While the ultra-cool “Climaterati” ponder the fate of polar bears and glaciers over cappuccinos at U.N.-sponsored climate change conferences in cushy Copenhagen and Cancun, there are other serious matters at hand in the High North.
It turns out the Arctic is heating up on the political, economic and security fronts, too.
According to observers, the ice cap that covers much of the Arctic region is disappearing -- the size and thickness of the Arctic sea ice that envelopes the North Pole is decreasing, following a more than three-decade-long trend.
In fact, this year, according to the National Snow and Ice Data Center, which receives some U.S. government support, the “extent” of Arctic ice, at a little over 5 million square miles, is at the lowest level since 1979, when satellites first started collecting data.
These changes are exposing parts of the globe that were previously inaccessible to a number of military, transportation or commercial activities, including the always-important exploitation of potential energy resources.
In the April issue of Townhall Magazine, contributing editor Peter Brookes offers his analysis of the international battle for control of the resources buried at the North Pole. "Arctic Anxiety" reveals Russia's tactics, including a 2007 act perhaps best suited for a Hollywood movie: Two Russian mini-submarines planted a titanium flag on the Arctic seabed near the North Pole at a depth of nearly 14,000 feet, claiming for Moscow a territory roughly calculated to be one-half the size of Western Europe.
Read all about the race for these important natural resources -- and the moves by many of our "allies" -- in the April issue of Townhall Magazine.
Here are some excerpts from "Arctic Anxiety":
By some estimates, the seabed at the top of the world may hold large amounts of Mother Earth’s yet-to-be-discovered natural resources, particularly oil and natural gas deposits.
As a result, the countries that ring the North Pole such as the United States, Canada, Russia, Norway and Denmark are clamoring to claim the new world being exposed by the receding sea ice as well as the shipping lanes that might open up across the Arctic Ocean.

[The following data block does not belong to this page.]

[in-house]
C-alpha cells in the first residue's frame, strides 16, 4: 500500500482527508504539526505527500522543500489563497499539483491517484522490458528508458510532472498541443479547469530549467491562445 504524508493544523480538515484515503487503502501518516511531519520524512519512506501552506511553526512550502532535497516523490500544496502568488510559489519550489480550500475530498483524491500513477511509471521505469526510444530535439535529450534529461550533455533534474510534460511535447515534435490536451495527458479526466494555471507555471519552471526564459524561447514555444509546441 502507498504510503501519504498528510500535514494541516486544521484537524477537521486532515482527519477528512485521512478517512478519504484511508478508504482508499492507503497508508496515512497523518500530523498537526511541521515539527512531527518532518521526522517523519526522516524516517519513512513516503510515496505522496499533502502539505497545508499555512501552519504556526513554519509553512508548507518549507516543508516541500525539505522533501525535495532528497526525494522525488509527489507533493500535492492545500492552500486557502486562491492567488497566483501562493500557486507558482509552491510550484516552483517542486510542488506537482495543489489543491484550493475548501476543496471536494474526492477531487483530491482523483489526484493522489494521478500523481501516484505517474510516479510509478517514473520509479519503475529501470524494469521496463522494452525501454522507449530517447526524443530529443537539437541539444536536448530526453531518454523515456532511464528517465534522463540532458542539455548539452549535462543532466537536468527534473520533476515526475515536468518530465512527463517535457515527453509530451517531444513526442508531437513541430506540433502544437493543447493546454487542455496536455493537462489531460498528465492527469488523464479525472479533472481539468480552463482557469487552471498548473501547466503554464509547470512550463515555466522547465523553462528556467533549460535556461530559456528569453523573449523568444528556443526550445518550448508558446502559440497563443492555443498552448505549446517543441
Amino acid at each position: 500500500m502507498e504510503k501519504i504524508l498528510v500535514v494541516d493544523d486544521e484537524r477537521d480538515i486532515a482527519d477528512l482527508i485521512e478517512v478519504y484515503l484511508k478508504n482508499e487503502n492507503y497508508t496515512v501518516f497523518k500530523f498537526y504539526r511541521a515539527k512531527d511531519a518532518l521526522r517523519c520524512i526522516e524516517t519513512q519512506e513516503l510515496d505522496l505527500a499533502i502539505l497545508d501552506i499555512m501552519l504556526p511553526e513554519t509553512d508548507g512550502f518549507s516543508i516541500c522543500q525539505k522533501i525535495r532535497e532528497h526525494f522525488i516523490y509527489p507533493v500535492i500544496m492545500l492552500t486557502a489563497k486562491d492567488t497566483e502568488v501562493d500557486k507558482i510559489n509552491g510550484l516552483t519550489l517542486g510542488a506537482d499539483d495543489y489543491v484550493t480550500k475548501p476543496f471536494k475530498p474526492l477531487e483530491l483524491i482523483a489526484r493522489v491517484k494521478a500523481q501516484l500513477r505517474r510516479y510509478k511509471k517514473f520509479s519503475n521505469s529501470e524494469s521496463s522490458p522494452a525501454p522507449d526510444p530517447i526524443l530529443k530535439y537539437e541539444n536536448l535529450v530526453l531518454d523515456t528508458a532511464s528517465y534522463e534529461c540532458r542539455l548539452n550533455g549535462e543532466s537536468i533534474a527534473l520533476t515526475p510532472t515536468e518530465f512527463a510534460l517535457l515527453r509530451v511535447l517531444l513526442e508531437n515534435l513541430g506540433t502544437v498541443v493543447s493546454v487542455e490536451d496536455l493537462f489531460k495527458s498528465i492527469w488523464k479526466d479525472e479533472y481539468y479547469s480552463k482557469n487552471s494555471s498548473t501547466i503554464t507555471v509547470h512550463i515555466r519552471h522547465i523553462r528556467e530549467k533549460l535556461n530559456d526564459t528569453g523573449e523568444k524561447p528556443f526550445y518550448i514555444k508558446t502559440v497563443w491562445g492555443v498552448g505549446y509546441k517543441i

While energy exploration and drilling in parts of the Arctic are not new, as evidenced by U.S. exploitation of the Prudhoe Bay oil field on Alaska’s North Slope starting in the 1960s, access to the deeper waters of the Arctic Ocean promises some pleasant surprises.
For instance, in 2008, the U.S. Geological Survey (USGS) asserted that previously inaccessible areas of the Arctic seabed may be home to the “geographically largest unexplored prospective area for petroleum remaining on Earth.”
Indeed, based on its scientific research of the last few years, the USGS estimates the Arctic’s offshore regions may hold up to nearly one-fifth of the world’s undiscovered, technically recoverable oil and natural gas.
Specifically, the Arctic (generally the area above 66 degrees north) may have as much as 90 billion barrels of oil, nearly 2 trillion cubic feet of natural gas and more than 40 billion barrels of natural gas liquids.
When compared with data that shows there may be more than 1 trillion barrels of proven oil reserves and more than 6 trillion cubic feet of natural gas globally today, the possibilities the Arctic presents as a new source of energy is not too shabby.
Actually, by some accounts, Alaska’s North Coast has the potential to be the richest oil field in the Arctic. It may also hold the High North’s largest gas field, rivaled only by the potential of some projected Russian finds.
Adding to the sense of a 21st century Gold Rush, Russia’s Ministry of Natural Resources reportedly believes that the parts of the Arctic -- claimed by Moscow, naturally -- hold oil reserves twice the size of Saudi Arabia’s, currently the country with the world’s largest known deposits of “black gold.”
While all the primary Arctic nations have promised to allow international diplomacy and modern science and the tenets of international law resolve High North issues, it is unclear at this time whether that objective might be undermined by the forceful introduction of raw economics, sovereignty or nationalism into the issue at some point.
Clearly, the United States has geo-strategic stakes in the Arctic. These expanding concerns include potential new energy sources to new transportation links to new borders, all of which could affect our national, homeland and economic security. As such, we need to be giving significant thought to how to best protect and advance our national interests in the Arctic. Now is clearly the wrong time for getting cold feet for American action way up North on the Earth’s final frontier.
Order today to read the full analysis of our Arctic energy options in the April issue of Townhall Magazine.